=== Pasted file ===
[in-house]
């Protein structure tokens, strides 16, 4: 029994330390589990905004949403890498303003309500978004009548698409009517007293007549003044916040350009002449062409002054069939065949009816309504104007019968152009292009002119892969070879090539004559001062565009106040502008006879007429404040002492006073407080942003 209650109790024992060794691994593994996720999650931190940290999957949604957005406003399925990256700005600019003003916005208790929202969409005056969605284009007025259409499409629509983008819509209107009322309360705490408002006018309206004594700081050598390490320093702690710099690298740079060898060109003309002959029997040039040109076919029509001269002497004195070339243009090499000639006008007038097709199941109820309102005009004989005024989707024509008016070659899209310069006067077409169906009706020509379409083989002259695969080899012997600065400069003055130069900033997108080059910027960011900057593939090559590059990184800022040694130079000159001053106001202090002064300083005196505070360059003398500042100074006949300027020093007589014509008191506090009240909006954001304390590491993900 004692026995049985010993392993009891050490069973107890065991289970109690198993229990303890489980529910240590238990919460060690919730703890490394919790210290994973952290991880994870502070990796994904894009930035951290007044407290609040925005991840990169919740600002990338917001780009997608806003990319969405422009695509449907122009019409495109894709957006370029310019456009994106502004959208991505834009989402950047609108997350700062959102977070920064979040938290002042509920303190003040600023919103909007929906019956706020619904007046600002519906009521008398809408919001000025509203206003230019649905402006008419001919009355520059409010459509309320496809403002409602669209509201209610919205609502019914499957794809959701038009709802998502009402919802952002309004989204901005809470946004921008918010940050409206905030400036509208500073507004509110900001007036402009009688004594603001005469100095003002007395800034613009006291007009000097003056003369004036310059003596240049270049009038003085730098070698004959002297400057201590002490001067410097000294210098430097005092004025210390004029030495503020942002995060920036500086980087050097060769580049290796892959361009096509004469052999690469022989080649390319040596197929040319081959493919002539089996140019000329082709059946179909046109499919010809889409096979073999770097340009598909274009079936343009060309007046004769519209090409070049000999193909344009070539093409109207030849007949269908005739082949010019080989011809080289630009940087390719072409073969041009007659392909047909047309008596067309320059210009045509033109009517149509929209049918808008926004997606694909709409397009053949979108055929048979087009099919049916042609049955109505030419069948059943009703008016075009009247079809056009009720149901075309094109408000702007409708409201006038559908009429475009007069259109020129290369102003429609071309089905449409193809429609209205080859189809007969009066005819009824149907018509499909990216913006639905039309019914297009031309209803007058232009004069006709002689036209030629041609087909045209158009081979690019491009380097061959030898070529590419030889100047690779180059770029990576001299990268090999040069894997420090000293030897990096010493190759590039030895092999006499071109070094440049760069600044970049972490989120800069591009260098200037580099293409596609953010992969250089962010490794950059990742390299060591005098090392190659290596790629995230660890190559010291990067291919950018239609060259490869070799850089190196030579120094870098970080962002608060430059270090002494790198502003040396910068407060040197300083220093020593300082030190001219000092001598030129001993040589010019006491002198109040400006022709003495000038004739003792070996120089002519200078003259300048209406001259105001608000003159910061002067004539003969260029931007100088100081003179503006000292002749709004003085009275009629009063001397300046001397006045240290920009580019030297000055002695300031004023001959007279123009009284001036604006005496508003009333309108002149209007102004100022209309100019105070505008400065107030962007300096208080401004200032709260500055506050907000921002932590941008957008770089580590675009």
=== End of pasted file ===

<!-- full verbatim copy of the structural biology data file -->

[in-house]
């Protein structure tokens, strides 16, 4: 029994330390589990905004949403890498303003309500978004009548698409009517007293007549003044916040350009002449062409002054069939065949009816309504104007019968152009292009002119892969070879090539004559001062565009106040502008006879007429404040002492006073407080942003 209650109790024992060794691994593994996720999650931190940290999957949604957005406003399925990256700005600019003003916005208790929202969409005056969605284009007025259409499409629509983008819509209107009322309360705490408002006018309206004594700081050598390490320093702690710099690298740079060898060109003309002959029997040039040109076919029509001269002497004195070339243009090499000639006008007038097709199941109820309102005009004989005024989707024509008016070659899209310069006067077409169906009706020509379409083989002259695969080899012997600065400069003055130069900033997108080059910027960011900057593939090559590059990184800022040694130079000159001053106001202090002064300083005196505070360059003398500042100074006949300027020093007589014509008191506090009240909006954001304390590491993900 004692026995049985010993392993009891050490069973107890065991289970109690198993229990303890489980529910240590238990919460060690919730703890490394919790210290994973952290991880994870502070990796994904894009930035951290007044407290609040925005991840990169919740600002990338917001780009997608806003990319969405422009695509449907122009019409495109894709957006370029310019456009994106502004959208991505834009989402950047609108997350700062959102977070920064979040938290002042509920303190003040600023919103909007929906019956706020619904007046600002519906009521008398809408919001000025509203206003230019649905402006008419001919009355520059409010459509309320496809403002409602669209509201209610919205609502019914499957794809959701038009709802998502009402919802952002309004989204901005809470946004921008918010940050409206905030400036509208500073507004509110900001007036402009009688004594603001005469100095003002007395800034613009006291007009000097003056003369004036310059003596240049270049009038003085730098070698004959002297400057201590002490001067410097000294210098430097005092004025210390004029030495503020942002995060920036500086980087050097060769580049290796892959361009096509004469052999690469022989080649390319040596197929040319081959493919002539089996140019000329082709059946179909046109499919010809889409096979073999770097340009598909274009079936343009060309007046004769519209090409070049000999193909344009070539093409109207030849007949269908005739082949010019080989011809080289630009940087390719072409073969041009007659392909047909047309008596067309320059210009045509033109009517149509929209049918808008926004997606694909709409397009053949979108055929048979087009099919049916042609049955109505030419069948059943009703008016075009009247079809056009009720149901075309094109408000702007409708409201006038559908009429475009007069259109020129290369102003429609071309089905449409193809429609209205080859189809007969009066005819009824149907018509499909990216913006639905039309019914297009031309209803007058232009004069006709002689036209030629041609087909045209158009081979690019491009380097061959030898070529590419030889100047690779180059770029990576001299990268090999040069894997420090000293030897990096010493190759590039030895092999006499071109070094440049760069600044970049972490989120800069591009260098200037580099293409596609953010992969250089962010490794950059990742390299060591005098090392190659290596790629995230660890190559010291990067291919950018239609060259490869070799850089190196030579120094870098970080962002608060430059270090002494790198502003040396910068407060040197300083220093020593300082030190001219000092001598030129001993040589010019006491002198109040400006022709003495000038004739003792070996120089002519200078003259300048209406001259105001608000003159910061002067004539003969260029931007100088100081003179503006000292002749709004003085009275009629009063001397300046001397006045240290920009580019030297000055002695300031004023001959007279123009009284001036604006005496508003009333309108002149209007102004100022209309100019105070505008400065107030962007300096208080401004200032709260500055506050907000921002932590941008957008770089580590675009």